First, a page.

May 15, 2003 GMT
The Halfway Point?

Buenos Aires kept us busy for over 2 weeks, there was so much to keep us occupied, we did some research on shipping, wandered around interesting neighbourhoods such as San Telmo and Recoleta, watched some tango, visited museums, ate asados and saw a fraction of what this huge city has to offer.


The huge metal flower in bloom in Recoleta

I even tested out the very good public health system. For the second time in a month, a blood vessel had burst in my eye, causing the normally white part to turn completely red – spooky! I had to wait my turn with everyone else and after a couple of hours, saw the doctor. She told me all was ok, just stress or high blood pressure or something!

The city was full of riders, many of whom we had already met along the way, one evening there were 8 of us! Who says there is no one around? We also met up with some riders we had met at the motorcycle meeting in Azul.
Although Arno spent many a happy hour fixing the bikes, well just his this time around! I managed to drag him away so he could see some of the city too. We even went to a football game, Boca Juniors at home - a great experience.


A must for every football fan and also Arno!

We could easily have stayed in BsAs a month, but still have most of South America to see and I get the feeling we are going to be on the road for more than the 12 months we originally planned…….

Riding out of the city was as easy as riding into it, not as pleasant however, as the weather had turned wet. The rain meant less traffic and we rode westwards through a sodden countryside. There have been catastrophic floods in the area around Santa Fe, similar in scale to those in Europe last year.

After visiting friends, we headed east, to our 10th country, Uruguay, not planned, but we wanted to meet up with another couple on bikes, and that’s where they were. Made a quick stopover in Fray Bentos (yes, it really is a place and yes, it is where they canned that meat. Not sure about the pies though!) before reaching the town of Colonia. Here we met up with John and Annette, from the UK


John, Annette and yours truly outside the hostel in Colonia

and spent a great couple of days exchanging information and seeing the old town. It rained a little but it was still nice to wander through the old Portugese buildings, down cobbled streets and past so many wonderful old cars.


Old cars parked around Colonia

Montevideo was next, not as nice as BsAs, but worth a couple of days, pity the rain returned, seems we can’t leave a capital city in the sunshine. Rode back towards Argentina, stopping the night at Thermas de Daymán, where we could warm our cold bones in the warm waters there – bliss!!

Back in Argentina, we had our first experience of ‘over zealous’ policing. On being stopped at a roadblock, the copper asked if we had been riding at 110kph, assured him we hadn't whereupon he asked us where our fire extinguishers were! That’s an original one! Arno just laughed, probably not the expected response, and was taken into the office. He was shown a book that allegedly stated the fine for not having an extinguisher as 303 pesos, whereupon he laughed again and said that in 2 months riding and numerous border posts, not one Argentine official has said such a thing was necessary. He eventually got his papers back and we hurried on our way, once again avoiding having to hand over any money.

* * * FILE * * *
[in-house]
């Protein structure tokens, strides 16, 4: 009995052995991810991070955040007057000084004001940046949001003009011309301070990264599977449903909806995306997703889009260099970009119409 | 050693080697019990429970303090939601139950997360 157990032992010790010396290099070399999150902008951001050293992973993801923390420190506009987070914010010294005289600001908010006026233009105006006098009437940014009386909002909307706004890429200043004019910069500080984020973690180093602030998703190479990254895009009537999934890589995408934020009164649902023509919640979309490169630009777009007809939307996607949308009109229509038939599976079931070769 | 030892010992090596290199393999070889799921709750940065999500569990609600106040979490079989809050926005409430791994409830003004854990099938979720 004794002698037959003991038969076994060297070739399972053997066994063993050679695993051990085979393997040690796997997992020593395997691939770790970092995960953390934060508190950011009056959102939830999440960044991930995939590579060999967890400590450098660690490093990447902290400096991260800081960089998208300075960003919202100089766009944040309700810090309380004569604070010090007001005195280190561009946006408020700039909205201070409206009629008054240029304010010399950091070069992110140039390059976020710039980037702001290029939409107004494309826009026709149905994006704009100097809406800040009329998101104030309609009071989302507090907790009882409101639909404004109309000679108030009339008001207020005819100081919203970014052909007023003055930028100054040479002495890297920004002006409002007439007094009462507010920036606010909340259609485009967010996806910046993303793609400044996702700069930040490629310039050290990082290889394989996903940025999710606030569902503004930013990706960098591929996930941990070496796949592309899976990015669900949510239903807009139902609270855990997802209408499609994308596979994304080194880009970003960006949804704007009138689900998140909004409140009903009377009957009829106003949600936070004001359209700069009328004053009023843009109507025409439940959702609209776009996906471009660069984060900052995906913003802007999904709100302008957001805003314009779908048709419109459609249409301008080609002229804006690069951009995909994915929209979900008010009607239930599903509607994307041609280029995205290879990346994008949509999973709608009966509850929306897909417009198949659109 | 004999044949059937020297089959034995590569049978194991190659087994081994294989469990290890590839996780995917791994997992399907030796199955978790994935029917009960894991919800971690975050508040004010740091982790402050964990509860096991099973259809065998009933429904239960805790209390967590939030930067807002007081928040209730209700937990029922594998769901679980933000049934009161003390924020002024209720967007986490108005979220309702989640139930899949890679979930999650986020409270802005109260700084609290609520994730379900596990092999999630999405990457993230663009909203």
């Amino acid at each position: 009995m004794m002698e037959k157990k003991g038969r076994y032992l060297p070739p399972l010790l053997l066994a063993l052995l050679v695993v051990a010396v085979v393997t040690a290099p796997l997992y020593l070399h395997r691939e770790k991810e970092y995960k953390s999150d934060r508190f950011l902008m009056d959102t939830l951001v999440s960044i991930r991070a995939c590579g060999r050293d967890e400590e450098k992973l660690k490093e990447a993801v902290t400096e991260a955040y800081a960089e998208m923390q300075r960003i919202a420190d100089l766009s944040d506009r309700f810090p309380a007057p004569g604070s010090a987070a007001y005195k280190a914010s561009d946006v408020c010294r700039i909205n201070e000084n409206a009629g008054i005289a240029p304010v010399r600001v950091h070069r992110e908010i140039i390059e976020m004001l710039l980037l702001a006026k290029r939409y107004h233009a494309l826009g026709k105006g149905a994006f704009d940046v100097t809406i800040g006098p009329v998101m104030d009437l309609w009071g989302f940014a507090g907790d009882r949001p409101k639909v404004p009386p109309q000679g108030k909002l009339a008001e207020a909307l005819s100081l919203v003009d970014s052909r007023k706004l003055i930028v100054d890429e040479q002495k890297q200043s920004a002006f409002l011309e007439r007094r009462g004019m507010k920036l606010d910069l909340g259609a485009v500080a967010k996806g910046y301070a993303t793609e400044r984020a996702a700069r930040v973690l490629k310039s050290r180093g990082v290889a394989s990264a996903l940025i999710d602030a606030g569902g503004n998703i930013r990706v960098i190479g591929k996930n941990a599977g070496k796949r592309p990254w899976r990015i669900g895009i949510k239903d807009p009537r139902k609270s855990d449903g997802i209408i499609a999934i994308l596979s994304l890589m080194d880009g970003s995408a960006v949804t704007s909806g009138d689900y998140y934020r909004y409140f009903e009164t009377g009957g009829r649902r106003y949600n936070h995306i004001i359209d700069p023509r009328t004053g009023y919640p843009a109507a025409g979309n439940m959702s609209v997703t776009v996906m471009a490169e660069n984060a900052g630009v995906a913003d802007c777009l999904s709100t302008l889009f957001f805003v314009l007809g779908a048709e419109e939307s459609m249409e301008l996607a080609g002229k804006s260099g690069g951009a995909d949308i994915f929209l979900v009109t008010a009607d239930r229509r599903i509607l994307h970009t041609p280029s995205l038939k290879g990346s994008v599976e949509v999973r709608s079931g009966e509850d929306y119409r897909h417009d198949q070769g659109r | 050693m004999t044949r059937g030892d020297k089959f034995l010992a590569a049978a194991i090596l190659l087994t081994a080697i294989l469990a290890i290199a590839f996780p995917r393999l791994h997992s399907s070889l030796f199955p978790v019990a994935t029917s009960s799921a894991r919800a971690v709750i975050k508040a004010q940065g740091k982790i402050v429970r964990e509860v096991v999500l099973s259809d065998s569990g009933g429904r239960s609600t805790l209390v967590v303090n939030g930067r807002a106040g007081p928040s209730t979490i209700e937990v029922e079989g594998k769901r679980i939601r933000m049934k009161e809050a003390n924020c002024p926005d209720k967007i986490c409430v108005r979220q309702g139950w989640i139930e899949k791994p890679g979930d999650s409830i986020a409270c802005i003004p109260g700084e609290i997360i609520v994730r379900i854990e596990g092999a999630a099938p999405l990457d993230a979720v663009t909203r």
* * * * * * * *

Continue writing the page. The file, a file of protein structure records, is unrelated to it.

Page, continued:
After visiting the Jesuit ruins at San Ignacio, it was back to Posadas to try and find a back sprocket for my bike. The last few hundred kilometres have eaten it away. Bought one made in Argentina and we exchanged it straight away on the pavement outside the bike shop. It will be interesting to see how long it lasts.


Changing the sprocket in the Pavement Workshop

While we worked, on hearing of our plans to cross into Paraguay, our audience regaled us with stories of, how we would be robbed of everything before we had ridden 20kms, how Paraguayans with guns wait on every corner to steal your car or bike and that Paraguay was full of terrorists. All this from ordinary folk, including the owner of the bike shop!! It was a little concerning, but in the café where we had lunch, we were told by a Paraguayan, that his country was no more dangerous than Argentina. Reassured, we rode over the bridge away from Argentina, where we held up the traffic at the toll booth like, little huts that are immigration and customs and into our 11th country.

Posted by Sian Mackenzie at May 15, 2003 06:44 PM GMT

Well, I was just wondering where you had got to!

I,m very glad that you are still alive and sprocketed enough to want to keep lying your bike down in a bush or ditch every time it rains a little.

Keep safe and keep typing!

Gruess und Kuess

Andy and the Bowpeople.

Posted by: Andy on June 26, 2003 11:05 PM GMT

Hi U2, sorry I haven`t written to you for such a long time, but time seems to fly and there are quite a few things I don`t seem to get round these days. I hope there will be much more for you to enjoy and I´m already looking forward to your next stories, take care and have fun, Yours, Karin.

Posted by: Karin on June 29, 2003 04:55 PM GMT


My e-mail mudou. Now is, ok, Friends?
How do you do?
We are very good!
Where do you are?
The Tilla (pet) is baby's!
Very pets in day 04/10/2003!
Is beautyfull!!
Not is?

I am not speak inglish very well... Sorry...
But I like you!
Always Come back, ok?


Igor e Gil.

Posted by: Igor Santana on September 6, 2003 01:58 AM GMT

OK, I've randomly visited your web page and, well, I have to say that is quite interesting and entertaining. Your stories sound good and certainly I think you had a big time doing such an amazing tour around southamerica.
Good luck in your next adventures!

Posted by: Cristobal from Spain on January 10, 2004 08:29 PM GMT
Sorry, due to heavy form spamming, Comments are OFF.

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